Overview of 20 years of work on apples Subscribers

Control of storage rot by post-harvest hot water treatment

Overview of 20 years of work on apples
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Hot water treatment (HWT) is now considered to be an alternative technique effective in controlling storage rot in apples. Yet this control method is not particularly recent since Gilles Bompeix, professor of plant pathology at the University of Paris VI, was already testing it in the 1970s. At that time, the arrival of synthetic fungicides quickly put an end to this area of experimentation. However, by the end of the 1990s, growers practising agrobiology had reclaimed the principle and in 1999, the first trials on apples were carried out in the laboratory at the La Morinière research centre, and then within the CTIFL/CEFEL/La Morinière national conservation network. In the early 2000s, XEDA, a forerunner in France, proposed an automated bulk bin immersion system. Today, there are industrial machines with treatment rates that are adapted to current fruit packhouses. This technique is now also being developed for other uses, such as for peaches, pears, young plants, etc. Why, when and how should apples be treated with hot water immersion? This article summarises the knowledge acquired by the national conservation network over the last 20 years.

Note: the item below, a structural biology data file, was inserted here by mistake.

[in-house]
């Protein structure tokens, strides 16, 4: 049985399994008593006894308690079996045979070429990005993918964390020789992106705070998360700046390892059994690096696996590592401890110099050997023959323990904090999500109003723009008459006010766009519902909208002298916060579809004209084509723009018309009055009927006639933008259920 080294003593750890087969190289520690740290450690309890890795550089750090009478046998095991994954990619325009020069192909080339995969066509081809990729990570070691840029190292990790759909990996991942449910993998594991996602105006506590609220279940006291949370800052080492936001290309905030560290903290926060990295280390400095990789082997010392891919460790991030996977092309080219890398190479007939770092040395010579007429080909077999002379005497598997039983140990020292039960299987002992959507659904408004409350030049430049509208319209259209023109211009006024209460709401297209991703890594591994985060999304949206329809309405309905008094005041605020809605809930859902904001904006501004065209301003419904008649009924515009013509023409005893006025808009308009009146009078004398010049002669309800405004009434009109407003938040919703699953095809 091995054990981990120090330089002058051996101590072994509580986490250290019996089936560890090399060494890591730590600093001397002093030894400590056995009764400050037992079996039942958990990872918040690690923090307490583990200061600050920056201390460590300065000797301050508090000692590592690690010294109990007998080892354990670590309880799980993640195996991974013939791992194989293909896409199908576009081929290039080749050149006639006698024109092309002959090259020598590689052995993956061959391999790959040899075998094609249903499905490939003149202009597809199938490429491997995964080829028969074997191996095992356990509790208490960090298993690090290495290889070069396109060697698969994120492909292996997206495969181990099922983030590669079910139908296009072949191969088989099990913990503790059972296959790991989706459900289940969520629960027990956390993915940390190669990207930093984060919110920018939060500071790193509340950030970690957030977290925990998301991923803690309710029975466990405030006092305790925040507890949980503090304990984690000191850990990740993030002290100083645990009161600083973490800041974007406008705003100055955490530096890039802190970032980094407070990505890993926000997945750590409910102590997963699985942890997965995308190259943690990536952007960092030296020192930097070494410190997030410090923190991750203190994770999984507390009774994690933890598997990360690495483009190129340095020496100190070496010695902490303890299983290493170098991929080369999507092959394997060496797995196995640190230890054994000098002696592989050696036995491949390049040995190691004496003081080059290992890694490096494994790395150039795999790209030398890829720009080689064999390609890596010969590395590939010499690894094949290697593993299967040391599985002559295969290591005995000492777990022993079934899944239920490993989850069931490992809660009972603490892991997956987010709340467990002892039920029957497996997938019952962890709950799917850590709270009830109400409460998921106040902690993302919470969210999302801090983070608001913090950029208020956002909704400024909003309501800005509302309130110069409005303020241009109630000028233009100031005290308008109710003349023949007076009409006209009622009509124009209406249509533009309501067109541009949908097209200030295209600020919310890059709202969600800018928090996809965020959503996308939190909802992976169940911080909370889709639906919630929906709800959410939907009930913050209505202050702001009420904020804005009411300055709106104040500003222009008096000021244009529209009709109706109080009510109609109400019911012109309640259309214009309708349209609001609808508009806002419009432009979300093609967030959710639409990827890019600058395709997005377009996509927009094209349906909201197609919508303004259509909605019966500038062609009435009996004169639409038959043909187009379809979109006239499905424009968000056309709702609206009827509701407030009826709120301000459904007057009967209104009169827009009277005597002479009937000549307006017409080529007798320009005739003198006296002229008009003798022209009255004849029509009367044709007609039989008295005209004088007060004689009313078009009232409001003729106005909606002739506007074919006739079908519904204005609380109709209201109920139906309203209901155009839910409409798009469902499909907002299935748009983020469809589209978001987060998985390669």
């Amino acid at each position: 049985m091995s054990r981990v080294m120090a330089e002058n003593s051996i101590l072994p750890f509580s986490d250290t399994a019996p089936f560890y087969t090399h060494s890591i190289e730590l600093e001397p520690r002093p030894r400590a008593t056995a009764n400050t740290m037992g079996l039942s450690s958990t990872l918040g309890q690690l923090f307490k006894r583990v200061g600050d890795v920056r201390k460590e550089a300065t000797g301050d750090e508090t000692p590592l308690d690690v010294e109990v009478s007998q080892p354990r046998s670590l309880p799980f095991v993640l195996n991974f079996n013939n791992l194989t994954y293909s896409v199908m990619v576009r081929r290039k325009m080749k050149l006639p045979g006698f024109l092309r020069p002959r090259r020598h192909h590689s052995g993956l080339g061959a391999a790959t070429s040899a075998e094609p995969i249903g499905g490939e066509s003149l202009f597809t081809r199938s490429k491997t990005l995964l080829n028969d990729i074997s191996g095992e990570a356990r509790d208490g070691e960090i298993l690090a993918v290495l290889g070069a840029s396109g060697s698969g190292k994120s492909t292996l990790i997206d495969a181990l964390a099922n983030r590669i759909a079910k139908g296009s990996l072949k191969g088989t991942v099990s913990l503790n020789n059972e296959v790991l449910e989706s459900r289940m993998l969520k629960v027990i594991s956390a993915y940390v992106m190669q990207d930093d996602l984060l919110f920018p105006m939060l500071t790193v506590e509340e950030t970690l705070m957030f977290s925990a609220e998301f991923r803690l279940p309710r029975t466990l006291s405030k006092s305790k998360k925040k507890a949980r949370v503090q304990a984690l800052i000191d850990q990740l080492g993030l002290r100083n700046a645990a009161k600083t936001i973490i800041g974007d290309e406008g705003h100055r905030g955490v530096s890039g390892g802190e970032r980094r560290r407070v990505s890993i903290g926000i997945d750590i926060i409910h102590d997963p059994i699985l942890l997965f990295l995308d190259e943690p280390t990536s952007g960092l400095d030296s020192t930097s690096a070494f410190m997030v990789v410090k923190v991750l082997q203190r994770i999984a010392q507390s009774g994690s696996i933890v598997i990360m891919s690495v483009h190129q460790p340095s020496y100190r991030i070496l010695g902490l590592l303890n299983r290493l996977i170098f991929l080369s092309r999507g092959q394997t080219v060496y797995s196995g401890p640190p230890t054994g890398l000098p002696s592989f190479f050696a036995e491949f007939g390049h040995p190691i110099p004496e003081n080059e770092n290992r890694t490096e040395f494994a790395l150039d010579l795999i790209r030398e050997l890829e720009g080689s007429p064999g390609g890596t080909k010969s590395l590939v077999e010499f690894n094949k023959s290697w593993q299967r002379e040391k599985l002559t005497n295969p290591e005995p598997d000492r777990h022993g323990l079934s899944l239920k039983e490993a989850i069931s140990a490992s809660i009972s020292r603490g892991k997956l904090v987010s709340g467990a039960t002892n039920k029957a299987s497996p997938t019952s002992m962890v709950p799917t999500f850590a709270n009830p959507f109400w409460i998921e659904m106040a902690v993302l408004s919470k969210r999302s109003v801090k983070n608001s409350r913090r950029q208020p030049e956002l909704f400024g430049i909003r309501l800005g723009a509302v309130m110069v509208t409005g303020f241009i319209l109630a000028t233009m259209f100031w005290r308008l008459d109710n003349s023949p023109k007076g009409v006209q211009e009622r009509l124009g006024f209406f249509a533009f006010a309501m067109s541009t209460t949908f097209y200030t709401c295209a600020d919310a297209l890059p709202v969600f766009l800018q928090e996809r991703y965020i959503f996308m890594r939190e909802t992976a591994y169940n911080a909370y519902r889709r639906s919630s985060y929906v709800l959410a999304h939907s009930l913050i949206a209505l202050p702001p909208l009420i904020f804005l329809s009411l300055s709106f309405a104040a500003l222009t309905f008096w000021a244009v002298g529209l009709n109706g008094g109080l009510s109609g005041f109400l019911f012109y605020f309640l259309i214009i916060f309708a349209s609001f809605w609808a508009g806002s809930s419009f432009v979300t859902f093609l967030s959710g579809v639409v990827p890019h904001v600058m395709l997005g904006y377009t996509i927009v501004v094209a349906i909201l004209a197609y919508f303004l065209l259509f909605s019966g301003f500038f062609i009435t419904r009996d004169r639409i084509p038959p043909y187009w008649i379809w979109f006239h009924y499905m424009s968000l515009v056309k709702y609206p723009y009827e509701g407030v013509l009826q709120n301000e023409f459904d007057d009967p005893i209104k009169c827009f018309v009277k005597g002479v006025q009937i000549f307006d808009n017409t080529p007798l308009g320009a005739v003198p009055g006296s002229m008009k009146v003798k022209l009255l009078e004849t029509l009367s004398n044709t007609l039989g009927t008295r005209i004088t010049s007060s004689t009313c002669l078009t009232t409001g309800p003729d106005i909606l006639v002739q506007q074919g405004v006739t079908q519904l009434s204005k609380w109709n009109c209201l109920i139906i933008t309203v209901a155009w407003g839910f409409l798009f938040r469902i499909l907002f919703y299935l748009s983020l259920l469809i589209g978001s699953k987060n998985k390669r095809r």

Published 01/12/2023

Hot water treatment, dual action against rot

The primary aim of hot water treatment is to control fungal diseases that affect the storage of apples. The hot water applied directly to the fruit disrupts the development of pathogenic fungi: it inhibits the germination of spores, blocks the elongation of the germ tube and deteriorates the spores. Biochemical studies of fruit compounds have also revealed a defence reaction in the fruit, which is initiated in the epidermis. Several teams have demonstrated the activation of the plant's defence mechanisms via the synthesis of certain enzymes, including heat shock proteins. HWT therefore has a dual mode of action.

The main rots observed on fruit after leaving storage and packaging are lenticel rot, known as Gloeosporium rot, and rots caused by the genus Phytophthora. These are followed by Nectria canker, depending on the geographical area, and wound rots caused by several species such as Penicillium, Botrytis and Monilia. In conditions that are adapted to apples, the technique is not very effective against these wound rots. Scientific articles cite the effectiveness of the technique against Penicillium at a temperature of 55°C for 2 minutes. But at these temperatures, the majority of apple varieties show burns on the epidermis. On the other hand, HWT has proved effective against Gloeosporium rot and Phytophthora spp1 . Most of the trials carried out within the network concerned these diseases, and the application of hot water was always carried out by dipping.

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